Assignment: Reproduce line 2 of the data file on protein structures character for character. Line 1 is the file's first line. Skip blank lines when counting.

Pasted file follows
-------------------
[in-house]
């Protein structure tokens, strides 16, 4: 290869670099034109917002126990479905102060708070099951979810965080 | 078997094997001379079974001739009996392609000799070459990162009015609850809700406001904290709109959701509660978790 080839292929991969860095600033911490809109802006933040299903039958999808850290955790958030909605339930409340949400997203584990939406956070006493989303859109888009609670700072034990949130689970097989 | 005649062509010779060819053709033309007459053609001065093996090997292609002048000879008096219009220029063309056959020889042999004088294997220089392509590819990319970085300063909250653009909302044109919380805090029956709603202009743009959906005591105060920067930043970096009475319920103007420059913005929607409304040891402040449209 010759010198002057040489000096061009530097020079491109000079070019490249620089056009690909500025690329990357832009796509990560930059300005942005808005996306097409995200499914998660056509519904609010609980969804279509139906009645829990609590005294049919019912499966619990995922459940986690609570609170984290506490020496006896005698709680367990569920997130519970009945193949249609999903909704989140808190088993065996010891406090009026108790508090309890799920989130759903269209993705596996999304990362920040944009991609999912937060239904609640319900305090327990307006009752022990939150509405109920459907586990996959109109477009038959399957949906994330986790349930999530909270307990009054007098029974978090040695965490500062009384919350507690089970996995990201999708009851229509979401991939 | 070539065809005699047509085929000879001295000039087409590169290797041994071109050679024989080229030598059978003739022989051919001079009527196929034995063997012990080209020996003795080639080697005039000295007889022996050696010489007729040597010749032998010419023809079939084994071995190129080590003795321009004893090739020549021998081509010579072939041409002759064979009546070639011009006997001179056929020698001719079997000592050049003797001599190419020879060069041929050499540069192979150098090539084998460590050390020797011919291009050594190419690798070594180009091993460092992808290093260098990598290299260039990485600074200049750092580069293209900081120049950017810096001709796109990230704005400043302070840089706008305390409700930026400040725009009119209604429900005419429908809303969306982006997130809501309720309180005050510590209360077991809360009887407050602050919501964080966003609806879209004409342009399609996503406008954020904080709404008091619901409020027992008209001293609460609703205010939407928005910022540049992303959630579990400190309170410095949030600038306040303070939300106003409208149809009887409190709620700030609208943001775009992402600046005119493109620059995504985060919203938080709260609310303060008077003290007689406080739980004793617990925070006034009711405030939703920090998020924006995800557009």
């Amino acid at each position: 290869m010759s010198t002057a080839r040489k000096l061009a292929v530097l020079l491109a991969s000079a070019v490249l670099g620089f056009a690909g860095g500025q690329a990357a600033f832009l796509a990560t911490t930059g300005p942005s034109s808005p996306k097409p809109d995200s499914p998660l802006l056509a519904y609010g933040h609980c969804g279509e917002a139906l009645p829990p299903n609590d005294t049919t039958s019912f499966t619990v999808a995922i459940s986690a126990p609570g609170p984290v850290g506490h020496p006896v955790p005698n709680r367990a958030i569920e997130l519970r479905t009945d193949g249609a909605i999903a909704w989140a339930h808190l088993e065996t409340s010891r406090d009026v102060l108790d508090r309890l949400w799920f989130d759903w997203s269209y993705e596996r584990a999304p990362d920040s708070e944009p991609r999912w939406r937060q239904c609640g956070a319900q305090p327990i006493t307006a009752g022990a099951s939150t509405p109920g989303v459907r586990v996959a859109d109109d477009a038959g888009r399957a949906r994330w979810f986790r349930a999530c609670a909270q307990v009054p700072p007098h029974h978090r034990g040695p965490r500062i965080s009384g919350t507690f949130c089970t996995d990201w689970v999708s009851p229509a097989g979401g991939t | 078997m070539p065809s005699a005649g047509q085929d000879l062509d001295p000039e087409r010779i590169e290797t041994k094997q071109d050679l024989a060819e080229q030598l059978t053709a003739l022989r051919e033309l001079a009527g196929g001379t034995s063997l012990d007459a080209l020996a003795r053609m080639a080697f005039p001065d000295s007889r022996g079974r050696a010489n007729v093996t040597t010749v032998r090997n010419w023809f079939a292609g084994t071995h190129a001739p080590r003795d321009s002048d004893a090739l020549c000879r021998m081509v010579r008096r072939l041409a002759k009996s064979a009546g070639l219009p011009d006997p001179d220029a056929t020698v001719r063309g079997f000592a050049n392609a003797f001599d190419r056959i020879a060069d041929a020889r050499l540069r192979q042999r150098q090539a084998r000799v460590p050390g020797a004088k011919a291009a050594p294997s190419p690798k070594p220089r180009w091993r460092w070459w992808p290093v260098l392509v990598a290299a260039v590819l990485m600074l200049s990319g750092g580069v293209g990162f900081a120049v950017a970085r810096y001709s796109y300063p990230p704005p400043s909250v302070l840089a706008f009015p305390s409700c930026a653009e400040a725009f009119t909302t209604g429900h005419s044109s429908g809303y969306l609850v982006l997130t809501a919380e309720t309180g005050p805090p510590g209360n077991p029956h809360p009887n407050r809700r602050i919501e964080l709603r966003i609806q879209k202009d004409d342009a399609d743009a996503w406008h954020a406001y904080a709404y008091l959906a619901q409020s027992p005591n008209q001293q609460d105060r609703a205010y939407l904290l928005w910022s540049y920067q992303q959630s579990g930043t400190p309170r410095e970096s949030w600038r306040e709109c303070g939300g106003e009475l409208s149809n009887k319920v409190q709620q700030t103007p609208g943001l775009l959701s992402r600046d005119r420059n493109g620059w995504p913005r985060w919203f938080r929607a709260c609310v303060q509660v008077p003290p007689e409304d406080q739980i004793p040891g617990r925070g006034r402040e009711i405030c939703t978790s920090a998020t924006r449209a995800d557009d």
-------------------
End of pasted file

């Protein structure tokens, strides 16, 4: 290869670099034109917002126990479905102060708070099951979810965080 | 078997094997001379079974001739009996392609000799070459990162009015609850809700406001904290709109959701509660978790 080839292929991969860095600033911490809109802006933040299903039958999808850290955790958030909605339930409340949400997203584990939406956070006493989303859109888009609670700072034990949130689970097989 | 005649062509010779060819053709033309007459053609001065093996090997292609002048000879008096219009220029063309056959020889042999004088294997220089392509590819990319970085300063909250653009909302044109919380805090029956709603202009743009959906005591105060920067930043970096009475319920103007420059913005929607409304040891402040449209 010759010198002057040489000096061009530097020079491109000079070019490249620089056009690909500025690329990357832009796509990560930059300005942005808005996306097409995200499914998660056509519904609010609980969804279509139906009645829990609590005294049919019912499966619990995922459940986690609570609170984290506490020496006896005698709680367990569920997130519970009945193949249609999903909704989140808190088993065996010891406090009026108790508090309890799920989130759903269209993705596996999304990362920040944009991609999912937060239904609640319900305090327990307006009752022990939150509405109920459907586990996959109109477009038959399957949906994330986790349930999530909270307990009054007098029974978090040695965490500062009384919350507690089970996995990201999708009851229509979401991939 | 070539065809005699047509085929000879001295000039087409590169290797041994071109050679024989080229030598059978003739022989051919001079009527196929034995063997012990080209020996003795080639080697005039000295007889022996050696010489007729040597010749032998010419023809079939084994071995190129080590003795321009004893090739020549021998081509010579072939041409002759064979009546070639011009006997001179056929020698001719079997000592050049003797001599190419020879060069041929050499540069192979150098090539084998460590050390020797011919291009050594190419690798070594180009091993460092992808290093260098990598290299260039990485600074200049750092580069293209900081120049950017810096001709796109990230704005400043302070840089706008305390409700930026400040725009009119209604429900005419429908809303969306982006997130809501309720309180005050510590209360077991809360009887407050602050919501964080966003609806879209004409342009399609996503406008954020904080709404008091619901409020027992008209001293609460609703205010939407928005910022540049992303959630579990400190309170410095949030600038306040303070939300106003409208149809009887409190709620700030609208943001775009992402600046005119493109620059995504985060919203938080709260609310303060008077003290007689406080739980004793617990925070006034009711405030939703920090998020924006995800557009």